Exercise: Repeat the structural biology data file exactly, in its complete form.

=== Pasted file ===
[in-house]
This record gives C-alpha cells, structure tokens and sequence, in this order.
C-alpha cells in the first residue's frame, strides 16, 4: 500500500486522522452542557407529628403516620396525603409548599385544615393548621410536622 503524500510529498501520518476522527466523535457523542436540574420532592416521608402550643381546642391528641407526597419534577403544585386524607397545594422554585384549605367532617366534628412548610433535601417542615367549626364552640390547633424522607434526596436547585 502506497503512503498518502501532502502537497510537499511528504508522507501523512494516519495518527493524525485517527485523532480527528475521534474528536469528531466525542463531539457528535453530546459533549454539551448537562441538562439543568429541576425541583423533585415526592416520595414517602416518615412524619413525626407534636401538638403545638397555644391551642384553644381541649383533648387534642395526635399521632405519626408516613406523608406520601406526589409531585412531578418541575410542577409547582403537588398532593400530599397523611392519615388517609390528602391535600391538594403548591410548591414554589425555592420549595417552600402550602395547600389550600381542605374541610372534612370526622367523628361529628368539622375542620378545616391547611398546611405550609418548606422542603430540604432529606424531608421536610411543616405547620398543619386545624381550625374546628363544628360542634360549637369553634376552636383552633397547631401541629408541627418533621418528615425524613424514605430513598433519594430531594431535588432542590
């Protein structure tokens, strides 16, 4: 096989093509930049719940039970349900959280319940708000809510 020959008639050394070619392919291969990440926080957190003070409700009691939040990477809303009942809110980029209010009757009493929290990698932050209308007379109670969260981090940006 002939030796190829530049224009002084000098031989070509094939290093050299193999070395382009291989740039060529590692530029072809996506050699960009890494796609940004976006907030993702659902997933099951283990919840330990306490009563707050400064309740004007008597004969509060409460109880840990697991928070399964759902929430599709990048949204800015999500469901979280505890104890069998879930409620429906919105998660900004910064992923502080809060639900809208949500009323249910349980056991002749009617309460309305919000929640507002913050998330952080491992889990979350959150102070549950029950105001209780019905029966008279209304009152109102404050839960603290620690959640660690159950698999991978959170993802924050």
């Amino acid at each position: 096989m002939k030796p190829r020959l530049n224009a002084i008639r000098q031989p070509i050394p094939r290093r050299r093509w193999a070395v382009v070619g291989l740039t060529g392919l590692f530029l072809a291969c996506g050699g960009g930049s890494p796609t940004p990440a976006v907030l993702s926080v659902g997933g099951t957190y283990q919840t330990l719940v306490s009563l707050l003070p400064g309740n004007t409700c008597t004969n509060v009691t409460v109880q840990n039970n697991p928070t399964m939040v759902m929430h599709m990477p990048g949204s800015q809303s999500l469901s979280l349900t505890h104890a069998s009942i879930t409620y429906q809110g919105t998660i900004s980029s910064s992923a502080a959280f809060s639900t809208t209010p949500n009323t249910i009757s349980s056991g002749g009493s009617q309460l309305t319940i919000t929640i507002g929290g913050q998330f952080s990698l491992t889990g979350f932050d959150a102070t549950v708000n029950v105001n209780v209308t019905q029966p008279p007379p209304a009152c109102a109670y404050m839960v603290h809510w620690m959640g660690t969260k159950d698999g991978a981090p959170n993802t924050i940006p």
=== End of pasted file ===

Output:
[in-house]
This record gives C-alpha cells, structure tokens and sequence, in this order.
C-alpha cells in the first residue's frame, strides 16, 4: 500500500486522522452542557407529628403516620396525603409548599385544615393548621410536622 503524500510529498501520518476522527466523535457523542436540574420532592416521608402550643381546642391528641407526597419534577403544585386524607397545594422554585384549605367532617366534628412548610433535601417542615367549626364552640390547633424522607434526596436547585 502506497503512503498518502501532502502537497510537499511528504508522507501523512494516519495518527493524525485517527485523532480527528475521534474528536469528531466525542463531539457528535453530546459533549454539551448537562441538562439543568429541576425541583423533585415526592416520595414517602416518615412524619413525626407534636401538638403545638397555644391551642384553644381541649383533648387534642395526635399521632405519626408516613406523608406520601406526589409531585412531578418541575410542577409547582403537588398532593400530599397523611392519615388517609390528602391535600391538594403548591410548591414554589425555592420549595417552600402550602395547600389550600381542605374541610372534612370526622367523628361529628368539622375542620378545616391547611398546611405550609418548606422542603430540604432529606424531608421536610411543616405547620398543619386545624381550625374546628363544628360542634360549637369553634376552636383552633397547631401541629408541627418533621418528615425524613424514605430513598433519594430531594431535588432542590
């Protein structure tokens, strides 16, 4: 096989093509930049719940039970349900959280319940708000809510 020959008639050394070619392919291969990440926080957190003070409700009691939040990477809303009942809110980029209010009757009493929290990698932050209308007379109670969260981090940006 002939030796190829530049224009002084000098031989070509094939290093050299193999070395382009291989740039060529590692530029072809996506050699960009890494796609940004976006907030993702659902997933099951283990919840330990306490009563707050400064309740004007008597004969509060409460109880840990697991928070399964759902929430599709990048949204800015999500469901979280505890104890069998879930409620429906919105998660900004910064992923502080809060639900809208949500009323249910349980056991002749009617309460309305919000929640507002913050998330952080491992889990979350959150102070549950029950105001209780019905029966008279209304009152109102404050839960603290620690959640660690159950698999991978959170993802924050």
């Amino acid at each position: 096989m002939k030796p190829r020959l530049n224009a002084i008639r000098q031989p070509i050394p094939r290093r050299r093509w193999a070395v382009v070619g291989l740039t060529g392919l590692f530029l072809a291969c996506g050699g960009g930049s890494p796609t940004p990440a976006v907030l993702s926080v659902g997933g099951t957190y283990q919840t330990l719940v306490s009563l707050l003070p400064g309740n004007t409700c008597t004969n509060v009691t409460v109880q840990n039970n697991p928070t399964m939040v759902m929430h599709m990477p990048g949204s800015q809303s999500l469901s979280l349900t505890h104890a069998s009942i879930t409620y429906q809110g919105t998660i900004s980029s910064s992923a502080a959280f809060s639900t809208t209010p949500n009323t249910i009757s349980s056991g002749g009493s009617q309460l309305t319940i919000t929640i507002g929290g913050q998330f952080s990698l491992t889990g979350f932050d959150a102070t549950v708000n029950v105001n209780v209308t019905q029966p008279p007379p209304a009152c109102a109670y404050m839960v603290h809510w620690m959640g660690t969260k159950d698999g991978a981090p959170n993802t924050i940006p």